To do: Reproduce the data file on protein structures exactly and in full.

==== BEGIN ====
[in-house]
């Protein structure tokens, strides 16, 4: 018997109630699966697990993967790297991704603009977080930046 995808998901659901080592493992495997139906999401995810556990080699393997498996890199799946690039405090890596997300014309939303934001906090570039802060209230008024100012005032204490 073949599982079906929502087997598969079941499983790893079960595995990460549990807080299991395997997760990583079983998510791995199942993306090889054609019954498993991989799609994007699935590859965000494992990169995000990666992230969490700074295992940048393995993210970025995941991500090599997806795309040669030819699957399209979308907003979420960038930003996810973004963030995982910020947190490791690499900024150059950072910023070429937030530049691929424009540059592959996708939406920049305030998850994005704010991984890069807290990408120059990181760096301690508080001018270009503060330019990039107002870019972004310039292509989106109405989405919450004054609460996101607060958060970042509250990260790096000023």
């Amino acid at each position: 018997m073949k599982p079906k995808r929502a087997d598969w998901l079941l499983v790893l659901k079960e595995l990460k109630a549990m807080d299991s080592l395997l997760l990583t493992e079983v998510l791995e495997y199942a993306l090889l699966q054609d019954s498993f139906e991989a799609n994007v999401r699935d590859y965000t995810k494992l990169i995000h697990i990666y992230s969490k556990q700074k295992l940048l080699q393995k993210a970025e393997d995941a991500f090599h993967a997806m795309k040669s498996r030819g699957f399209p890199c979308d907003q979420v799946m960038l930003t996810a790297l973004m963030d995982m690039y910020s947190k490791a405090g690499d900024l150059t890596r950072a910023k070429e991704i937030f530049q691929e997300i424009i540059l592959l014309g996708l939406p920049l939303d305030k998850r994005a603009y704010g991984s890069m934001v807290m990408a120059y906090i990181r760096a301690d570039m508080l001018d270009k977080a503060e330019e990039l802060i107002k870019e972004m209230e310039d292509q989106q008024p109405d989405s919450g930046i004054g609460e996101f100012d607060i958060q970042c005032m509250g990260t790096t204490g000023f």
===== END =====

[in-house]
């Protein structure tokens, strides 16, 4: 018997109630699966697990993967790297991704603009977080930046 995808998901659901080592493992495997139906999401995810556990080699393997498996890199799946690039405090890596997300014309939303934001906090570039802060209230008024100012005032204490 073949599982079906929502087997598969079941499983790893079960595995990460549990807080299991395997997760990583079983998510791995199942993306090889054609019954498993991989799609994007699935590859965000494992990169995000990666992230969490700074295992940048393995993210970025995941991500090599997806795309040669030819699957399209979308907003979420960038930003996810973004963030995982910020947190490791690499900024150059950072910023070429937030530049691929424009540059592959996708939406920049305030998850994005704010991984890069807290990408120059990181760096301690508080001018270009503060330019990039107002870019972004310039292509989106109405989405919450004054609460996101607060958060970042509250990260790096000023």
């Amino acid at each position: 018997m073949k599982p079906k995808r929502a087997d598969w998901l079941l499983v790893l659901k079960e595995l990460k109630a549990m807080d299991s080592l395997l997760l990583t493992e079983v998510l791995e495997y199942a993306l090889l699966q054609d019954s498993f139906e991989a799609n994007v999401r699935d590859y965000t995810k494992l990169i995000h697990i990666y992230s969490k556990q700074k295992l940048l080699q393995k993210a970025e393997d995941a991500f090599h993967a997806m795309k040669s498996r030819g699957f399209p890199c979308d907003q979420v799946m960038l930003t996810a790297l973004m963030d995982m690039y910020s947190k490791a405090g690499d900024l150059t890596r950072a910023k070429e991704i937030f530049q691929e997300i424009i540059l592959l014309g996708l939406p920049l939303d305030k998850r994005a603009y704010g991984s890069m934001v807290m990408a120059y906090i990181r760096a301690d570039m508080l001018d270009k977080a503060e330019e990039l802060i107002k870019e972004m209230e310039d292509q989106q008024p109405d989405s919450g930046i004054g609460e996101f100012d607060i958060q970042c005032m509250g990260t790096t204490g000023f």